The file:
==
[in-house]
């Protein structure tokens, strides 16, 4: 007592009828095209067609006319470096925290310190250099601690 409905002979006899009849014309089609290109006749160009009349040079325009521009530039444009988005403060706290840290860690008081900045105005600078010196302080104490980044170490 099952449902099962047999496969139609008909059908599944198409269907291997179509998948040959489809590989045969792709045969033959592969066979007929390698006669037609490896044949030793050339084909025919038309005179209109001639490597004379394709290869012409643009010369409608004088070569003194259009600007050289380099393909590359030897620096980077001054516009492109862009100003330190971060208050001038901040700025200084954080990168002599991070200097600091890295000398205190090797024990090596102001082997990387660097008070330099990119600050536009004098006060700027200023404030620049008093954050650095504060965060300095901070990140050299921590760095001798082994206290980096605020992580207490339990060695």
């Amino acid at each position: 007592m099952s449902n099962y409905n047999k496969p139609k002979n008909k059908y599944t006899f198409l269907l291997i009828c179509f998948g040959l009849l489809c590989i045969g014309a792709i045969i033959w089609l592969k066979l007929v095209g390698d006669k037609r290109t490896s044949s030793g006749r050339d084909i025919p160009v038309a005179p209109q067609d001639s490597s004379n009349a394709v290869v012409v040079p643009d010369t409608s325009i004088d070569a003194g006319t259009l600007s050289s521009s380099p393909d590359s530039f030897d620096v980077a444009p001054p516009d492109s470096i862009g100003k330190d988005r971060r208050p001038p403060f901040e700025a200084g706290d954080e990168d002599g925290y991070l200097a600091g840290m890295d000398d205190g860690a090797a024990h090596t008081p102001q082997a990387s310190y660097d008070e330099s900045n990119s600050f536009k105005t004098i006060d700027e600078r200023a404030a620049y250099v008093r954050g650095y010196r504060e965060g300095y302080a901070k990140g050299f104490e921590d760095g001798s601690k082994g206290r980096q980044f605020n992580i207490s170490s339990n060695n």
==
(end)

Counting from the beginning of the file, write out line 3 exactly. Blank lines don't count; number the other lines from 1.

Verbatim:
């Amino acid at each position: 007592m099952s449902n099962y409905n047999k496969p139609k002979n008909k059908y599944t006899f198409l269907l291997i009828c179509f998948g040959l009849l489809c590989i045969g014309a792709i045969i033959w089609l592969k066979l007929v095209g390698d006669k037609r290109t490896s044949s030793g006749r050339d084909i025919p160009v038309a005179p209109q067609d001639s490597s004379n009349a394709v290869v012409v040079p643009d010369t409608s325009i004088d070569a003194g006319t259009l600007s050289s521009s380099p393909d590359s530039f030897d620096v980077a444009p001054p516009d492109s470096i862009g100003k330190d988005r971060r208050p001038p403060f901040e700025a200084g706290d954080e990168d002599g925290y991070l200097a600091g840290m890295d000398d205190g860690a090797a024990h090596t008081p102001q082997a990387s310190y660097d008070e330099s900045n990119s600050f536009k105005t004098i006060d700027e600078r200023a404030a620049y250099v008093r954050g650095y010196r504060e965060g300095y302080a901070k990140g050299f104490e921590d760095g001798s601690k082994g206290r980096q980044f605020n992580i207490s170490s339990n060695n």